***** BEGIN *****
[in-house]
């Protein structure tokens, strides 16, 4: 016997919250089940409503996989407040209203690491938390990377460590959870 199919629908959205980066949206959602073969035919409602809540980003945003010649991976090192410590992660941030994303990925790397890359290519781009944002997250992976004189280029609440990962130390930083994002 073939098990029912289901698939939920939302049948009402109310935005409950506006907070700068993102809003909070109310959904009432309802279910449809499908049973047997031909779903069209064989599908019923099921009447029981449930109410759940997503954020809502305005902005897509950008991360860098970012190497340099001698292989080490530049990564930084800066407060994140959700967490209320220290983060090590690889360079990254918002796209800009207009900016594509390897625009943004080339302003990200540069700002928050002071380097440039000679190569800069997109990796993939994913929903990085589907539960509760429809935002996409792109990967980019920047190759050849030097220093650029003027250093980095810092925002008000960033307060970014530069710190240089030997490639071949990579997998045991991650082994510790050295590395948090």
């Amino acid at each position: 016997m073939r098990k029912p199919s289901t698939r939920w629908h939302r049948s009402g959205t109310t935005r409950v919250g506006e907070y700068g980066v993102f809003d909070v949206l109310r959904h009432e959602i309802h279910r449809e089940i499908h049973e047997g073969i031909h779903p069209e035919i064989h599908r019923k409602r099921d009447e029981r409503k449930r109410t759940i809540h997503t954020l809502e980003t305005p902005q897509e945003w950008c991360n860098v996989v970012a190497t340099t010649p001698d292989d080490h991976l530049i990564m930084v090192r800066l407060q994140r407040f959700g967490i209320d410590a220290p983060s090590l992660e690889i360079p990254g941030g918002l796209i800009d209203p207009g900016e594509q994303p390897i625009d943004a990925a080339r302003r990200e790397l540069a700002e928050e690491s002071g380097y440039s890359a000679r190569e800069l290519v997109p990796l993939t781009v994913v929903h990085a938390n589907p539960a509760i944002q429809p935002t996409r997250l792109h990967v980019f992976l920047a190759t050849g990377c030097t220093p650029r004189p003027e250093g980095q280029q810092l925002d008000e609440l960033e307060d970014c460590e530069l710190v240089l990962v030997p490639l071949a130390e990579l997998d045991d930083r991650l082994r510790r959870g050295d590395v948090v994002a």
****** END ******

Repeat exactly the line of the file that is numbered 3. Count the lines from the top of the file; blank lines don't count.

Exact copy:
């Amino acid at each position: 016997m073939r098990k029912p199919s289901t698939r939920w629908h939302r049948s009402g959205t109310t935005r409950v919250g506006e907070y700068g980066v993102f809003d909070v949206l109310r959904h009432e959602i309802h279910r449809e089940i499908h049973e047997g073969i031909h779903p069209e035919i064989h599908r019923k409602r099921d009447e029981r409503k449930r109410t759940i809540h997503t954020l809502e980003t305005p902005q897509e945003w950008c991360n860098v996989v970012a190497t340099t010649p001698d292989d080490h991976l530049i990564m930084v090192r800066l407060q994140r407040f959700g967490i209320d410590a220290p983060s090590l992660e690889i360079p990254g941030g918002l796209i800009d209203p207009g900016e594509q994303p390897i625009d943004a990925a080339r302003r990200e790397l540069a700002e928050e690491s002071g380097y440039s890359a000679r190569e800069l290519v997109p990796l993939t781009v994913v929903h990085a938390n589907p539960a509760i944002q429809p935002t996409r997250l792109h990967v980019f992976l920047a190759t050849g990377c030097t220093p650029r004189p003027e250093g980095q280029q810092l925002d008000e609440l960033e307060d970014c460590e530069l710190v240089l990962v030997p490639l071949a130390e990579l997998d045991d930083r991650l082994r510790r959870g050295d590395v948090v994002a």